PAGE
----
by
Simm, a debt collection agency, sent plaintiffs collection letters, stating: CLIENT: PAYPAL CREDIT ORIGINAL CREDITOR: Comenity Capital Bank; giving the balance and origination date; and stating that, upon the debtor’s request, Simm will provide “the name and address of the original creditor, if different from the current creditor.” Plaintiffs filed purported class actions (consolidated on appeal) under the Fair Debt Collection Practices Act (FDCPA), alleging Simm violated 15 U.S.C. 1692g(a)(2) by failing to disclose the current creditor or owner of the debt and that the letter was false, deceptive, or misleading. The court granted Simm summary judgment. The Seventh Circuit affirmed. The letter identifies a single “creditor,” as well as the commercial name to which the debtors had been exposed, allowing the debtors to easily recognize the nature of the debt. It is true the letter identifies Comenity as the “original” instead of “current” creditor but the FDCPA does not require the use of any specific terminology to identify the creditor. The letter does not identify any creditor other than Comenity, which might have led to consumer confusion. By informing debtors they could request the name of the original creditor if different from the current creditor, the letter alerts debtors the original and current creditor may be the same. View "Nieto v. Simm Associates, Inc." on Justia Law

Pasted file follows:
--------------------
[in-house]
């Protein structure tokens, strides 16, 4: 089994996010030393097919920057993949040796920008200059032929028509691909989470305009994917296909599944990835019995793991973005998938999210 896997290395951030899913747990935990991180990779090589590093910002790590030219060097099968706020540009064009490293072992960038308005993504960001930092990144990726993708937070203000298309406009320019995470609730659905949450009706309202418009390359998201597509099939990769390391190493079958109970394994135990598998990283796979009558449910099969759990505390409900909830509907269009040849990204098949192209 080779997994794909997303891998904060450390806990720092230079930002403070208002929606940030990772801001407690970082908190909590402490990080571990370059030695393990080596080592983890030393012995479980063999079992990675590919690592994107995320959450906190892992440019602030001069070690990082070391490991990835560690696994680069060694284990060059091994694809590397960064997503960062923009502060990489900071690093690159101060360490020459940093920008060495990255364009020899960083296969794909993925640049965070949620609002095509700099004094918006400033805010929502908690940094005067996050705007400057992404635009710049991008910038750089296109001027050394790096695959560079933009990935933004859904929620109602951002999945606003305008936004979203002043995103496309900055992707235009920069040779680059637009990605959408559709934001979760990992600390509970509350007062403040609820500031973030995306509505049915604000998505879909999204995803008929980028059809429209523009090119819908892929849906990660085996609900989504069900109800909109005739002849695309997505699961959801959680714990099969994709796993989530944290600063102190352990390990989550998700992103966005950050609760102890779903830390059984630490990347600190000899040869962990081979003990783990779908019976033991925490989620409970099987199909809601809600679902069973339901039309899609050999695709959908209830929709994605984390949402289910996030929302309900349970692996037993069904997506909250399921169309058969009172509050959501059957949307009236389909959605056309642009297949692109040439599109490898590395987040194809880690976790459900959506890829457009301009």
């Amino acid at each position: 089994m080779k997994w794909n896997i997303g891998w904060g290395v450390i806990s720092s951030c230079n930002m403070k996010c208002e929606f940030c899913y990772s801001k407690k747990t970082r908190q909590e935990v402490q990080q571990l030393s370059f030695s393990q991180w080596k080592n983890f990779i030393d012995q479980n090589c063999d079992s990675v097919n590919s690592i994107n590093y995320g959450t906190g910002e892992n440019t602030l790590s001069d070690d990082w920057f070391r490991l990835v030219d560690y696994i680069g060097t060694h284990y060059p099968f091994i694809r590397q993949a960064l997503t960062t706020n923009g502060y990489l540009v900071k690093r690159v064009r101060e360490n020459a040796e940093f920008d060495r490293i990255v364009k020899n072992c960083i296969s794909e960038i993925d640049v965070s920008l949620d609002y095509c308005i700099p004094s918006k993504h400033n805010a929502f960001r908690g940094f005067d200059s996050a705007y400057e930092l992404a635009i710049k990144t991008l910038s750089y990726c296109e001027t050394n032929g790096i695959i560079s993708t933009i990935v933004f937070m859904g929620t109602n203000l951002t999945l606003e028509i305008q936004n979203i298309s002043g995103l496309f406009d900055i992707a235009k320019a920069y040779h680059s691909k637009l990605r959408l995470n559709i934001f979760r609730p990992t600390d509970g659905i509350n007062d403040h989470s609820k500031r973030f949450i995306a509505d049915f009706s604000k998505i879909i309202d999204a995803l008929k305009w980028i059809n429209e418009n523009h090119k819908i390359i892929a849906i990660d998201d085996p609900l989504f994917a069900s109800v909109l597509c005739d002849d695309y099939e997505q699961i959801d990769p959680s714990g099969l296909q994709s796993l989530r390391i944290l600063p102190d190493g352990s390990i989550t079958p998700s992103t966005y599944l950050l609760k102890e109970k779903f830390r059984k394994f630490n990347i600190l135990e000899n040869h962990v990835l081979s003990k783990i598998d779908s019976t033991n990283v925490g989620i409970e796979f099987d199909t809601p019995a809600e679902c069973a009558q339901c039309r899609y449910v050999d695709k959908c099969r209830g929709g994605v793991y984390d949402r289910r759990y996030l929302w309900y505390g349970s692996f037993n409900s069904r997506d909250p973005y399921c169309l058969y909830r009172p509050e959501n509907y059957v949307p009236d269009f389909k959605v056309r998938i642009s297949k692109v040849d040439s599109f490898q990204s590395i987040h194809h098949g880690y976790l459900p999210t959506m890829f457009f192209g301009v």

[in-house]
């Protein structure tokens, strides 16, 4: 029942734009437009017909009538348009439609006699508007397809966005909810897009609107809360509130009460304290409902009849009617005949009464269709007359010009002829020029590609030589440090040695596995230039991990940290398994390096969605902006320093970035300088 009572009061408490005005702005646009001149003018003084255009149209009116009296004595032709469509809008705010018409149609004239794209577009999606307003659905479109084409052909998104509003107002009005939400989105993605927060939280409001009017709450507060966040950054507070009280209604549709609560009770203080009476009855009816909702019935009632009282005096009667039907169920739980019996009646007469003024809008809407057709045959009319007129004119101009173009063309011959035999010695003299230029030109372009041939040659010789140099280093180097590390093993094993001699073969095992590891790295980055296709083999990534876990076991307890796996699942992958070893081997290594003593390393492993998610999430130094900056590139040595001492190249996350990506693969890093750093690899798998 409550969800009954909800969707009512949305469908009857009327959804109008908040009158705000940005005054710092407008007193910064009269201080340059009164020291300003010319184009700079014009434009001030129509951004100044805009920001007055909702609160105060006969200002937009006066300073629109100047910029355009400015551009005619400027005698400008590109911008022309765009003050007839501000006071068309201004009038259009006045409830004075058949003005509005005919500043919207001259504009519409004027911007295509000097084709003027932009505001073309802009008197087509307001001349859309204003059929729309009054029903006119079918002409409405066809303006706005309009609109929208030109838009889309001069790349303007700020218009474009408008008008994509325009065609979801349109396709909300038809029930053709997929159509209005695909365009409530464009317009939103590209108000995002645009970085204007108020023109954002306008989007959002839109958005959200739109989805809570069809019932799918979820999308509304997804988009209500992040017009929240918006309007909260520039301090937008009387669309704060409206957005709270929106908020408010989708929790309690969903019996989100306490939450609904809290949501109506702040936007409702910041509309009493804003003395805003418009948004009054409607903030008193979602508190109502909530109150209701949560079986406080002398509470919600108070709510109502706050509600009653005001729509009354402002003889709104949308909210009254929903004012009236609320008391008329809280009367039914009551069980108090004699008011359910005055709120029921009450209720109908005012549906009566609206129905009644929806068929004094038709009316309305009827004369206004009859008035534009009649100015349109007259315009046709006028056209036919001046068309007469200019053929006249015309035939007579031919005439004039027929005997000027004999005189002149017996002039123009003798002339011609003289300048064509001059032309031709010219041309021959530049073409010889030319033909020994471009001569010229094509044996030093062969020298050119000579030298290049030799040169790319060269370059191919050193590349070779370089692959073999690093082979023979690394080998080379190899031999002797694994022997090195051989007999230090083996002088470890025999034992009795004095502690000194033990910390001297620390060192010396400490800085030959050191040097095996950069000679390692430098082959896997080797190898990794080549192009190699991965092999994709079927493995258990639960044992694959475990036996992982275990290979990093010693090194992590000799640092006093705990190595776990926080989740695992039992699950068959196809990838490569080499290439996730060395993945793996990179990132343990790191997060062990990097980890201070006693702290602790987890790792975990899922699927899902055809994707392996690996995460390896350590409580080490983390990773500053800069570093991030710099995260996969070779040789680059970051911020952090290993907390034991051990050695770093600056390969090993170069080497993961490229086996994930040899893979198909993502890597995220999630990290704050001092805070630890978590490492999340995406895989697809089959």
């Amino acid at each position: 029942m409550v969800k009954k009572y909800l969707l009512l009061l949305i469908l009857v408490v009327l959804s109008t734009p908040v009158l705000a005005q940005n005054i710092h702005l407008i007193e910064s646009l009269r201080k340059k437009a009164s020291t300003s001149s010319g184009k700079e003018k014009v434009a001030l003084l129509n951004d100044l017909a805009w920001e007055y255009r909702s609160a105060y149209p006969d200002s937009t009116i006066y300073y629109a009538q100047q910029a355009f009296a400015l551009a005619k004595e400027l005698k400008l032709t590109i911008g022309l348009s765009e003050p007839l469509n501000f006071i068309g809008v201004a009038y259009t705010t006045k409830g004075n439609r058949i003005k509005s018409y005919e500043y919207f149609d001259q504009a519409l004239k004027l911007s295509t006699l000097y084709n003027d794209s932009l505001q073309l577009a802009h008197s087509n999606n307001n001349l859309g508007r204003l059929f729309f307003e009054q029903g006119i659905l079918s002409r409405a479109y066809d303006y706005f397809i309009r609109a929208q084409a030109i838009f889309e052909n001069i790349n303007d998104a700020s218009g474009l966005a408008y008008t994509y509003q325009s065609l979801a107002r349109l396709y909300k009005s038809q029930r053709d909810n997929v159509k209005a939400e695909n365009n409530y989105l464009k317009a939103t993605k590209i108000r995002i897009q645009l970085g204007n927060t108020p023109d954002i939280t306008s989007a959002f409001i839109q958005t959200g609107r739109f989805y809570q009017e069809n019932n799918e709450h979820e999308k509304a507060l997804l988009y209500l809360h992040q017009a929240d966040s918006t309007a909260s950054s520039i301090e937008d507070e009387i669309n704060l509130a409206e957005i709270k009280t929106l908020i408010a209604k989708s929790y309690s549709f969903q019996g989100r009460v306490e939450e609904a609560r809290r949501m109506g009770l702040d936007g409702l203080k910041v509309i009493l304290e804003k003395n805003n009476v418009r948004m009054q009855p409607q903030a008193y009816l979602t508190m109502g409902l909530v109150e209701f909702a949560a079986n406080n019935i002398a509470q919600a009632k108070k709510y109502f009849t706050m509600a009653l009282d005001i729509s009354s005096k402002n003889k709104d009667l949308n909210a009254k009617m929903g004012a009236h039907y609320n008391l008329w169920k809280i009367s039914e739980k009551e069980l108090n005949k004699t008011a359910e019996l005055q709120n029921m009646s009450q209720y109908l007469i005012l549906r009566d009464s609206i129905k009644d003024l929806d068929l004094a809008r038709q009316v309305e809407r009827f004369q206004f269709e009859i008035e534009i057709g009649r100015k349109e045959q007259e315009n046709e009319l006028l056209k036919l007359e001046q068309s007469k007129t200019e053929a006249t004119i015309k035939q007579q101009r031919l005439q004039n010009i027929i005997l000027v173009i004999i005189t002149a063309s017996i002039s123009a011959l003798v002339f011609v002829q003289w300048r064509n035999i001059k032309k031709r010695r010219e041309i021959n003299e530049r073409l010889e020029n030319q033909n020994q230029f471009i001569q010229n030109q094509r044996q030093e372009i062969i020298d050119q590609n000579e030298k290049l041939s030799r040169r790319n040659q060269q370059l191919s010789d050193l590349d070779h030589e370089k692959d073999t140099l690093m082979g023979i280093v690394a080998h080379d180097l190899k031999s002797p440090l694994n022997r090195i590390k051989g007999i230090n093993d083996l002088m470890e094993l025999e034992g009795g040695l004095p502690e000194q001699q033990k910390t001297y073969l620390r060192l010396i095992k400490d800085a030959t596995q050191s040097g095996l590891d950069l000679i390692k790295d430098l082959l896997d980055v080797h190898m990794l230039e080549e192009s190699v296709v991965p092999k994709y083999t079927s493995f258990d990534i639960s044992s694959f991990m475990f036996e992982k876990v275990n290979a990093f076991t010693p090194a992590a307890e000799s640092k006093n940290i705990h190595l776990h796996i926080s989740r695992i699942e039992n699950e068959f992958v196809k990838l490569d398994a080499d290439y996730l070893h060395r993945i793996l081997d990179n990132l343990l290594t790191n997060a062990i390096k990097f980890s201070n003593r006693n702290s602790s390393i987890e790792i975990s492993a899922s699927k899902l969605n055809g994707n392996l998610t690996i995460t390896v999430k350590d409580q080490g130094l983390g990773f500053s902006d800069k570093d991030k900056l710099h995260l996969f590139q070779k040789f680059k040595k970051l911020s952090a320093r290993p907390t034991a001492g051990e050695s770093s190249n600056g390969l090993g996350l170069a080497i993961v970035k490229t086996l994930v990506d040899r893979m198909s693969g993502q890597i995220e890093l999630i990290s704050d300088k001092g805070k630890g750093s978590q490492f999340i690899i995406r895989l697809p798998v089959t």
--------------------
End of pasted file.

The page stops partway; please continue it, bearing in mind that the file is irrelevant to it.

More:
Posted in: Consumer Law

by
Casillas allegedly owed a debt to Harvester. Madison sent Casillas a letter demanding payment. The Fair Debt Collection Practices Act requires a debt collector to give consumers written notice, 15 U.S.C. 1692g(a), including a description of two mechanisms that the debtor can use to verify her debt. A consumer can notify the debt collector “in writing” that she disputes all or part of the debt, which obligates the debt collector to obtain verification and mail a copy to the debtor or a consumer can make a “written request” that the debt collector provide her with the name and address of the original creditor. Madison’s notice neglected to specify that Casillas’s notification or request under those provisions must be in writing. Casillas filed a class action. She did not allege that she planned to dispute the debt or verify that Harvester was actually her creditor. The Act renders a debt collector liable for “fail[ing] to comply with any provision.” She sought to recover a $1000 statutory penalty for herself and a $5000 statutory penalty for unnamed class members, plus attorneys’ fees and costs. The Seventh Circuit affirmed the dismissal of the suit. A plaintiff cannot satisfy the injury‐in‐fact element of Article III standing simply by alleging that the defendant violated a disclosure provision of a consumer‐protection statute. Absent an allegation that Madison’s violation had caused harm or put Casillas at an appreciable risk of harm, Casillas lacked standing to sue. View "Casillas v. Madison Avenue Associates, Inc" on Justia Law